Village Voice art critic Christian Viveros-Faune has made three predictions (with an introductory caveat that translates to, “just guessing, after all!”) for the coming year. The first one strikes me as a no-brainer; Viveros-Faune talks about the “aesthetics of decline,” the art movement that reflects the increasingly drab socioeconomic climate, spurred on by the increasingly heated political climate. It doesn’t take a rocket-scientist to hypothesize that when the economy tanks, the ever-critical art world will shift to mirror it.
Viveros-Faune then pits two upcoming exhibits against each other; the New Museum Triennial (titled “The Ungovernables,” February 15th through April 22nd) and the Whitney Biennial (March 1st through May 22nd). While I see his point — the New Museum is featuring politically-charged foreign artists with an underlying moral imperative, whereas the Whitney will be featuring some already-established artists from here in the states — I’m not sure the two shows are so solidly in competition as much as they reflect different tastes. The New Museum is a more appropriate venue for these up-and-coming, gritty, controversial artists, whereas the Whitney, focusing on American artists, will be presenting a first-world group that has inevitably less diverse backgrounds. I’m not sure the separate events should be viewed as the battle royale he describes so much as reflections of two different circles within the art world.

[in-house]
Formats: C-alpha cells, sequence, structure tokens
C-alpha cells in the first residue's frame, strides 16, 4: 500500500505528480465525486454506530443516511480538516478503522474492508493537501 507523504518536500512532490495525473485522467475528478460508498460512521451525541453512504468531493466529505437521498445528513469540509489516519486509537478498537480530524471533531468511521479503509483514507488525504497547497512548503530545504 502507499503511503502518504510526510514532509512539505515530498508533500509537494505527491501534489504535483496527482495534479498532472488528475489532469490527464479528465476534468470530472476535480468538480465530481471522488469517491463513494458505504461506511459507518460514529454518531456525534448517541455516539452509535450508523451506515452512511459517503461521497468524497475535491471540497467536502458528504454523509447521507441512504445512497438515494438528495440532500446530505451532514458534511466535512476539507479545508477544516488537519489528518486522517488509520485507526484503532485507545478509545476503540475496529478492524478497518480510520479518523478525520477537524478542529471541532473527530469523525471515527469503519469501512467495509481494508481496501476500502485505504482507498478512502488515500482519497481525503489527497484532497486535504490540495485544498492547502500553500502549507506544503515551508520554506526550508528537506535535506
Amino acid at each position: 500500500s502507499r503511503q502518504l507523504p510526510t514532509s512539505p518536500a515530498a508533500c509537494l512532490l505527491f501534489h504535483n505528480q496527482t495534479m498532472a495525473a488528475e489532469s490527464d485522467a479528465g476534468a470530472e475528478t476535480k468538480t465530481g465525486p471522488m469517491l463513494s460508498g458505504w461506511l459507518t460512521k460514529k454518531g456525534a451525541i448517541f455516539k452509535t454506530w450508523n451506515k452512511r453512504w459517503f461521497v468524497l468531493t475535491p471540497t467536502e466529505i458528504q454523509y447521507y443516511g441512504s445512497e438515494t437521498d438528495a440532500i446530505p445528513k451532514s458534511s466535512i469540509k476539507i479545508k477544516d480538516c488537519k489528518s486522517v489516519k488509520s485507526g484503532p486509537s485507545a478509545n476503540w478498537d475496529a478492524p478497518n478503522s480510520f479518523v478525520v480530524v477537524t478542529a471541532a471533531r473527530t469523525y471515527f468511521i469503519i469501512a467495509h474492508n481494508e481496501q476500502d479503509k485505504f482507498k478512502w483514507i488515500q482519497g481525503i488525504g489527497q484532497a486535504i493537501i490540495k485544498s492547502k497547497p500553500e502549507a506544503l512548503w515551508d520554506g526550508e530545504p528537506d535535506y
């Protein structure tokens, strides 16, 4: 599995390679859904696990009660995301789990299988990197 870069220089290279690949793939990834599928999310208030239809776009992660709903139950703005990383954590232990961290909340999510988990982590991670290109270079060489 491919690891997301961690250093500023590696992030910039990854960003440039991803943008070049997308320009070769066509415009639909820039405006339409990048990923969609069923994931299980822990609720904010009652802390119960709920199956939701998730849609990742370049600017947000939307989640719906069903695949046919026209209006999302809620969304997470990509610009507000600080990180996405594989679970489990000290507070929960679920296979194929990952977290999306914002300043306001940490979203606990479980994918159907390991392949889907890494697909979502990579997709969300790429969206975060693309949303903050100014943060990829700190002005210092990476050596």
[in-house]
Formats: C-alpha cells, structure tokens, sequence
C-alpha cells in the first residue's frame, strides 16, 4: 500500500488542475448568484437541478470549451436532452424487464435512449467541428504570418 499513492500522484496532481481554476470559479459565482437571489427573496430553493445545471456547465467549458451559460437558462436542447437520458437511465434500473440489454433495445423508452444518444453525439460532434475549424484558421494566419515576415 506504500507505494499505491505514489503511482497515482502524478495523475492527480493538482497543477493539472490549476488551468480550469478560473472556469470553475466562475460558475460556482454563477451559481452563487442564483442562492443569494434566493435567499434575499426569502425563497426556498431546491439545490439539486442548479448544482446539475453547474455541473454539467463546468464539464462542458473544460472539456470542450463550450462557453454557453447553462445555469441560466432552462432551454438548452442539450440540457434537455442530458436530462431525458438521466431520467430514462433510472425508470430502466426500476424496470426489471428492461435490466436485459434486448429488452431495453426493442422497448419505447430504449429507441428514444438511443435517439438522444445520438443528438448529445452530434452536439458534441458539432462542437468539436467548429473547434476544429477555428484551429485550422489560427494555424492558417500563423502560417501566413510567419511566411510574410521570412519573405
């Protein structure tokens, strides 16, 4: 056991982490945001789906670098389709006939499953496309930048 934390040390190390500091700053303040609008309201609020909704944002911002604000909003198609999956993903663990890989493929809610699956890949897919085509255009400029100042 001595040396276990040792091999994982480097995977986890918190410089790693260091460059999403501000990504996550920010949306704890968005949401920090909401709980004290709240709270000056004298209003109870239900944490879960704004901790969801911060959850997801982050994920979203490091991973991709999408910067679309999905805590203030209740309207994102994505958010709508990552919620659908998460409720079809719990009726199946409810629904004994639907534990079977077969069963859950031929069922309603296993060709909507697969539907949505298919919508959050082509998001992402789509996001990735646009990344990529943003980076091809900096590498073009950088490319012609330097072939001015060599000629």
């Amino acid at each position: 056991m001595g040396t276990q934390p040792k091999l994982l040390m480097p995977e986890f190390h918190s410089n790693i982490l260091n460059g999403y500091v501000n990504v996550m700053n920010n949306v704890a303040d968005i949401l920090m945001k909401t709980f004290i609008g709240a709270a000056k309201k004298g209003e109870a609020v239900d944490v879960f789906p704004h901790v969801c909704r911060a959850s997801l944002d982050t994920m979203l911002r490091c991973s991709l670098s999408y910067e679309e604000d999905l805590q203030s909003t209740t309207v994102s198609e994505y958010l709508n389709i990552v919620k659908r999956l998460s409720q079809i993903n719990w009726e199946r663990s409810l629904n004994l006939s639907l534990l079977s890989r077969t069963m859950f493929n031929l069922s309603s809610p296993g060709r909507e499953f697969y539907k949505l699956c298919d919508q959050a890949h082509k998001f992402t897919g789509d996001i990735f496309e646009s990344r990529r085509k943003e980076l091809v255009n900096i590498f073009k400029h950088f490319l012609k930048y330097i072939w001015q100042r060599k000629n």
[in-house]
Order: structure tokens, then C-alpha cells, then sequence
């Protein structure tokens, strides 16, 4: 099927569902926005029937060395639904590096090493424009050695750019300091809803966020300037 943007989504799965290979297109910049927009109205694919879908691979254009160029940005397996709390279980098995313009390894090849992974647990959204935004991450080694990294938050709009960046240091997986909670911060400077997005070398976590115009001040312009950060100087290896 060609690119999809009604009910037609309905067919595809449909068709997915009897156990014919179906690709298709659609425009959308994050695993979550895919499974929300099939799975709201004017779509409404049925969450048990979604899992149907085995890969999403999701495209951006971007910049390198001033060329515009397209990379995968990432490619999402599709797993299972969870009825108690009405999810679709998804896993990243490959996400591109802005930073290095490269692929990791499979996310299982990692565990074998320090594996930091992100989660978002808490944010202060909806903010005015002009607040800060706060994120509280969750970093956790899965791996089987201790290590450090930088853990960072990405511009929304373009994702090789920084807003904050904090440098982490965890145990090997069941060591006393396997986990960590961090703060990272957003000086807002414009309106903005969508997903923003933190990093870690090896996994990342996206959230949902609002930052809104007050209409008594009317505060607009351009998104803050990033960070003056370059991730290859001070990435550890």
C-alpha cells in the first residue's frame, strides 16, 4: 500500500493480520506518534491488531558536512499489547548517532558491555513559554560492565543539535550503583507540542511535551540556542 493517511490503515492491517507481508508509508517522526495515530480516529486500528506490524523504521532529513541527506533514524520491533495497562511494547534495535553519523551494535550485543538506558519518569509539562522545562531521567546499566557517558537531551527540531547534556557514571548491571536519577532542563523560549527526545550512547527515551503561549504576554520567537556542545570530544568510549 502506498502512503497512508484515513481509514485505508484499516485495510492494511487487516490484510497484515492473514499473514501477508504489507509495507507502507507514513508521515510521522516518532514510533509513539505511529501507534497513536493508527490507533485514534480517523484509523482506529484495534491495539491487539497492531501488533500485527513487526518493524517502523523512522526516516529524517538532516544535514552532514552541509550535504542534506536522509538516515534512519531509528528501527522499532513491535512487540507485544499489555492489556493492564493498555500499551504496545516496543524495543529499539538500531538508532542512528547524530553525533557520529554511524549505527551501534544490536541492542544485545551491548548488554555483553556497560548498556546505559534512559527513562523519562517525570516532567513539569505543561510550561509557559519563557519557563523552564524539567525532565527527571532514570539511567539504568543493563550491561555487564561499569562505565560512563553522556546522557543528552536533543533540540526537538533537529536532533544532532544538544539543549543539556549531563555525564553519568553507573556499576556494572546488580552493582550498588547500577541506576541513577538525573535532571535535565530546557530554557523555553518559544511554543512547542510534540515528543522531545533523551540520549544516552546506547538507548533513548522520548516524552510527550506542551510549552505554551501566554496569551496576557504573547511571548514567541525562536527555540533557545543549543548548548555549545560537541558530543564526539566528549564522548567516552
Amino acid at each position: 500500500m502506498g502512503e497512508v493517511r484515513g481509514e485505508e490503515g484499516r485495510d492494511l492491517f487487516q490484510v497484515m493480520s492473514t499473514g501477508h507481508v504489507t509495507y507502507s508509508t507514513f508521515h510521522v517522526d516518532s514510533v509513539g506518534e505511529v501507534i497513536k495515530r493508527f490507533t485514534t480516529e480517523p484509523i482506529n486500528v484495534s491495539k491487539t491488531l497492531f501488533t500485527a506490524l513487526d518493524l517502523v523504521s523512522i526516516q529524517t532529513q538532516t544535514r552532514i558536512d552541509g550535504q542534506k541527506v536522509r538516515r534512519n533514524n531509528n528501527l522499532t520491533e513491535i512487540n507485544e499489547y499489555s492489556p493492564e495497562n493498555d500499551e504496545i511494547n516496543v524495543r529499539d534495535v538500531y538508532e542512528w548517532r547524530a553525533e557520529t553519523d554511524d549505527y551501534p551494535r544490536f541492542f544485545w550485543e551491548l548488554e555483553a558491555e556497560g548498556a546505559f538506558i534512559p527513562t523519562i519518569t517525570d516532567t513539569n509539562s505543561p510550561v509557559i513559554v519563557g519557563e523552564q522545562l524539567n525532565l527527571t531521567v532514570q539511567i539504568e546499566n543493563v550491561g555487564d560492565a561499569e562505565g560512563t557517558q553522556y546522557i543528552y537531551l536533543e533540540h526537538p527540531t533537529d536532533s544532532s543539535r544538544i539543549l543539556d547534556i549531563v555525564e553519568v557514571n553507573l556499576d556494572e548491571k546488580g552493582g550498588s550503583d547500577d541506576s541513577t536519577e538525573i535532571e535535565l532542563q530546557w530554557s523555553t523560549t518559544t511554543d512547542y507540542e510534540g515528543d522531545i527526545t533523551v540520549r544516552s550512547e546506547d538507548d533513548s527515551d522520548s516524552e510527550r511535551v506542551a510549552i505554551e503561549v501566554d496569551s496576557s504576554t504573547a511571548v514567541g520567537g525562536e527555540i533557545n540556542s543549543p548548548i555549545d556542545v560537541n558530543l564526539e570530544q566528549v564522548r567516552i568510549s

Lastly, he predicts the fall of sensationalistic, blockbuster “business artists” such as Hirst in favor of art that is more about message and less about profit. With the rise of social unrest (look at the recent occupation of Wall Street), it’s hard to picture wealth-fixated artists such as Hirst maintaining popularity in an increasingly “us vs. them” climate. If not literally the One Percent, these artists, gallerists and collectors are at the very least rubbing elbows with them. However, Viveros-Faune may be underestimating the power of extreme wealth; the bubble may be ready to pop, but the creators and aficionados of such “business art” can probably afford to stick around longer than he anticipates.
Viveros-Faune’s predictions are clearly well thought-out and the result of much observation, of both the political world and the art world. I think there’s a good chance his predictions will turn out to be accurate. We here at Artsnapper will be watching to see just how close to the mark they hit!
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